Until last week, only three directors had won a Best Foreign Language Film Academy Award more than once: Federico Fellini, Ingmar Bergman and Vittorio De Sica, all of whom easily rank among the all-time great filmmakers. The fourth director to join that exclusive club is Iran's Asghar Farhadi, who won his second Oscar in that category for The Salesman. Farhadi's A Separation won the award in 2012.
The director chose not to attend this year's Oscars (though he knew an historic award was possible) to protest the U.S. ban on travelers from Iran and six other Muslim-majority nations. But he made a fascinating choice for who would accept his award and explain his absence to the world.
Speaking for Farhadi were two Iranian-Americans, former NASA scientist Firouz Naderi and tech executive Anousheh Ansari, the first Iranian in space and first female space tourist. The message sent by their presence appeared almost whimsical — that national borders disappear with benefit of the literally global perspective from space. That interpretation might seem a stretch if associated with any filmmaker other than Farhadi, but empathy and respect for perspectives other than one's own are the subjects of virtually all the director's work.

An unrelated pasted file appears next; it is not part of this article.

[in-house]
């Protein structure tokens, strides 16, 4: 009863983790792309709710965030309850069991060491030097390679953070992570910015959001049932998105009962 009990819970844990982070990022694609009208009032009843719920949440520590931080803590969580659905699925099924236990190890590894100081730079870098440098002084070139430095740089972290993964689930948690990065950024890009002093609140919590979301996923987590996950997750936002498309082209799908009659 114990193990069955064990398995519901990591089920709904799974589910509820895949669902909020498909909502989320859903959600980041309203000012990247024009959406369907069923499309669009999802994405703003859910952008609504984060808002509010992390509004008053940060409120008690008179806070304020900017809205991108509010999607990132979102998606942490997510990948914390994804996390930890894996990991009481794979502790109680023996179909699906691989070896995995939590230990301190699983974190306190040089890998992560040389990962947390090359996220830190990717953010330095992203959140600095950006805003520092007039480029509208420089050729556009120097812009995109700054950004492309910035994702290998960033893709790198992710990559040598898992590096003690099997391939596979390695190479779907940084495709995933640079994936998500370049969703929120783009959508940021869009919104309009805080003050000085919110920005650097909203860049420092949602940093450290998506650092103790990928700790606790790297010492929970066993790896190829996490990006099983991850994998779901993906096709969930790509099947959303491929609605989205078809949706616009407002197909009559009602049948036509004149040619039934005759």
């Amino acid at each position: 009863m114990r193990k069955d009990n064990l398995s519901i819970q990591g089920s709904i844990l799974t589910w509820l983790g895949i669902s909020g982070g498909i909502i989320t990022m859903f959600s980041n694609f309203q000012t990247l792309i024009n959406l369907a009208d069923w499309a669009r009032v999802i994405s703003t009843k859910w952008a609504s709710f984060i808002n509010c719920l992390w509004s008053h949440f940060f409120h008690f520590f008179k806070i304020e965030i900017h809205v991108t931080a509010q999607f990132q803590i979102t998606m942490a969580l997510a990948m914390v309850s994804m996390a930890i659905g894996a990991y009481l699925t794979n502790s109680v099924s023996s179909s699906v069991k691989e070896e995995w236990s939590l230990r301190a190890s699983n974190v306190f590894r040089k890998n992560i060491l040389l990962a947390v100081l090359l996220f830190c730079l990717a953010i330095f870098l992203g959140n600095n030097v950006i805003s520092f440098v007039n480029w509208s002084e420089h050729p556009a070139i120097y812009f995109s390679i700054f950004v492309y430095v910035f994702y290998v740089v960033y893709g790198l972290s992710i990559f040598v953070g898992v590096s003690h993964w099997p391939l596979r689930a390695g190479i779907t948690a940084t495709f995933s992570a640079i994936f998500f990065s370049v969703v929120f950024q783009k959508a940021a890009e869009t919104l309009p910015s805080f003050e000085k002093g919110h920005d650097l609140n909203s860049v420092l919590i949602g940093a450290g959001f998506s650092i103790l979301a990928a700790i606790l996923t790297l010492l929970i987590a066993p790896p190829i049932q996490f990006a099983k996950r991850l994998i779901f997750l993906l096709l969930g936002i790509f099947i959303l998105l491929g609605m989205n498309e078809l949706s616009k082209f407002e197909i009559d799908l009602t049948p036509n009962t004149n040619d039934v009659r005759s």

There are no good or bad characters in Farhadi's films, just deeply conflicted humans faced with the complex moral dilemmas of everyday life. The Salesman tells the story of Emad (Shahab Hosseini) and Rana (Taraneh Alidoosti), a middle-class couple forced to move when their Tehran apartment building almost collapses due to the constant redevelopment of the city.
Emad teaches literature to high school students, and he and Rana star in a community theater production of Arthur Miller's Death of a Salesman. Their lives are disrupted when Rana suffers a violent assault at the hands of someone who may be connected to the previous tenant of their new temporary apartment.
Remarkably, that is the starting point for a suspense thriller that generates levels of tension and dread high enough to recall the late-career work of Alfred Hitchcock. Where Hitchcock satirizes American culture, Farhadi explores universal human struggles in the context of a rapidly changing Iran, a place where fundamentalist views of the world now clash with unstoppable forces of modernization.
Like other films written and directed by Farhadi and set in modern-day Iran, The Salesman illuminates little-seen connections between their world and ours. With its 9 million residents, inadequate housing, rapid change and vibrant cultural life, Farhadi's Tehran is not so different from New York City (or New Orleans). Portraiture of this caliber allows Farhadi to embed social commentary deep within his otherwise highly personal stories.
The Salesman has its flaws, mostly in areas peripheral to its central tale of obsession and possible revenge. The intended connections between Death of a Salesman and Farhadi's original story, for example, seem tenuous at best. But it all leads to a final half-hour of breathtaking originality and depth. The film takes us places we've never been and elicits mixed emotions we could not have foreseen, all in the name of increased understanding among people living in conflict. What's more award-worthy than that?